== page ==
Hard Working Class Heroes – Saturday

October 6, 2014 – Culture

Hard Working Class Heroes, Dublin’s annual all-you-can-eat buffet of unsigned and underground music came to a close on Saturday evening, with a series of head-spinningly brilliant sets from some of the country’s most exciting, innovative, and downright excellent independent artists. Hunt and Gather’s Cathal Kavanagh headed out to sample the action and report back on what one of the most exhilarating events on the calendar had to offer.

I was late. One of the coldest, chill-to-your-bone winds of the year was blowing down Grafton St, and I was resolutely running against it in an attempt to get to see something of the Black Sea Fleet. Such is the nature of HWCH that it’s nigh-well pointless to stay in the one place all night, and with this in mind I’d planned to attend at least one gig in every participating venue over the course of the 4 1⁄2 hours, beginning with the earliest set of the evening, the Black Sea Fleet in the Grand Social at 7:30. However, owing to the usual mixture of mis-understanding, forgetfulness and old-fashioned idiocy, I was running late. The thing with an event like HWCH is that the city itself becomes the festival site, which is marvellous for the atmosphere and sense of buzz around the place, but pretty shit when it comes to running like an idiot through slowly-dispersing throngs of shoppers and businesspeople.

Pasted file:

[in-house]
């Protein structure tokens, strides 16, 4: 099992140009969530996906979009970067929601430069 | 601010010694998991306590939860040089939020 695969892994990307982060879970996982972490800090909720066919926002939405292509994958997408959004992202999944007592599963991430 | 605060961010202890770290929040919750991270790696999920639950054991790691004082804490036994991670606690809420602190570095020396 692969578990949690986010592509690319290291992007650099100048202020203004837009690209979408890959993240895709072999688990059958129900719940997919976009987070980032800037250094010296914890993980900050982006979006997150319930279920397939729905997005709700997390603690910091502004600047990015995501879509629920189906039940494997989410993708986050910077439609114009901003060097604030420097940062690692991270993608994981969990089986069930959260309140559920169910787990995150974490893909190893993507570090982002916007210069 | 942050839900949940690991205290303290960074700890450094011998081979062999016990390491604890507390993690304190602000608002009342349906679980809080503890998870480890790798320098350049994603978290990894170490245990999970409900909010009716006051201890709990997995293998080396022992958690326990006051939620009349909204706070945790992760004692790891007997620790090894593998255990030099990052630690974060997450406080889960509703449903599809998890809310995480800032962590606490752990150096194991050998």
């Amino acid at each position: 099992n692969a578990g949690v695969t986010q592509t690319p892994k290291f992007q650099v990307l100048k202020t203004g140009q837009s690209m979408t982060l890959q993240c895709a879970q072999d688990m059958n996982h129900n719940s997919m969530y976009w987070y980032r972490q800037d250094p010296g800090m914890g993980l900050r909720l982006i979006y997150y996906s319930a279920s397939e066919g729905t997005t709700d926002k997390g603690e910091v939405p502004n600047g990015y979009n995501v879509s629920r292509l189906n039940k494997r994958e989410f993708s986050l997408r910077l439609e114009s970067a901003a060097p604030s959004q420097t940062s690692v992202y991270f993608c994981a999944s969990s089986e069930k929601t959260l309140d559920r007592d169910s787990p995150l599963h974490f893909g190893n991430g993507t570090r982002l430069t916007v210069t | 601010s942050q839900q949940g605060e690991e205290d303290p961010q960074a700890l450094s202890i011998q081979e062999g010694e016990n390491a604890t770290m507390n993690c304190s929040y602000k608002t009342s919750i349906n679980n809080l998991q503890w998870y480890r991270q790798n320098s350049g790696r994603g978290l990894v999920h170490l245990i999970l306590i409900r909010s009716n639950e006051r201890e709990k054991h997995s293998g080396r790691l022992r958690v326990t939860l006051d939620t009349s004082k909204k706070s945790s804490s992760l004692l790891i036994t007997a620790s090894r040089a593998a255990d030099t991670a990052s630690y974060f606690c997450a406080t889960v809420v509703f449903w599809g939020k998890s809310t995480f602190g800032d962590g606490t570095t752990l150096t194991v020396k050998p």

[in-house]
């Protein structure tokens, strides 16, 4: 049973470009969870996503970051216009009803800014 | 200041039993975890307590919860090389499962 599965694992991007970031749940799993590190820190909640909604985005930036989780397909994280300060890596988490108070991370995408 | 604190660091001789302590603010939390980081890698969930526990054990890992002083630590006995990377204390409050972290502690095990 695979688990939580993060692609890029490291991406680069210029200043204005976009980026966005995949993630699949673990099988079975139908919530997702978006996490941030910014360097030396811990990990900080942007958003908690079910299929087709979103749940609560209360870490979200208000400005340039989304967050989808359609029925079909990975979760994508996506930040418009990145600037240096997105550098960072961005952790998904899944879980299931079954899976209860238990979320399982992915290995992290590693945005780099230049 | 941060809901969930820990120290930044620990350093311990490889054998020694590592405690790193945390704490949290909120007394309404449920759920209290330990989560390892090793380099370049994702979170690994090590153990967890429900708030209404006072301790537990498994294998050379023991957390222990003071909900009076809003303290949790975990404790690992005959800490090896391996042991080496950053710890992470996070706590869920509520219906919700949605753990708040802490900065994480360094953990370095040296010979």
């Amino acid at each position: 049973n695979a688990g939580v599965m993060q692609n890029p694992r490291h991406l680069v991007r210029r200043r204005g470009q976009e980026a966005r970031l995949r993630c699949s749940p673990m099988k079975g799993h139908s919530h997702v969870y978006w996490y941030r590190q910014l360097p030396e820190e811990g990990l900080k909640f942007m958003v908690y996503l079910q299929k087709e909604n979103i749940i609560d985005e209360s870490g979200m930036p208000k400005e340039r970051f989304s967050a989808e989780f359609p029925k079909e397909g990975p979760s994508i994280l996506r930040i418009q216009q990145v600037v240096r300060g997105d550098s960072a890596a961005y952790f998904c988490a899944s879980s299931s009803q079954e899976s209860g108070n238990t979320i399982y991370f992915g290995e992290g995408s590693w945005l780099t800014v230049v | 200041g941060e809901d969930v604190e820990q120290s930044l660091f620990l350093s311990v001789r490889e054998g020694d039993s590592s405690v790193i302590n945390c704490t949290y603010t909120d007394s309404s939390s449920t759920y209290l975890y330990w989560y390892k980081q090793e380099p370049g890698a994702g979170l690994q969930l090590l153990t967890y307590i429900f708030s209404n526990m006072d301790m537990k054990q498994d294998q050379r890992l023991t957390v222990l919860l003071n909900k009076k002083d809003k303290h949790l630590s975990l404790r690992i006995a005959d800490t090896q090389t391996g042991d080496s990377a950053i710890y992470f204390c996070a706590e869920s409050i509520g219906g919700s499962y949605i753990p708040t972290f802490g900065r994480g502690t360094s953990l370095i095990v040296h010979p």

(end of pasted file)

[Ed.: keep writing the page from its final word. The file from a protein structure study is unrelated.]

No matter. I got to the Grand Social, and I’d hardly even broken a sweat.


The Black Sea Fleet, Grand Social, 7:30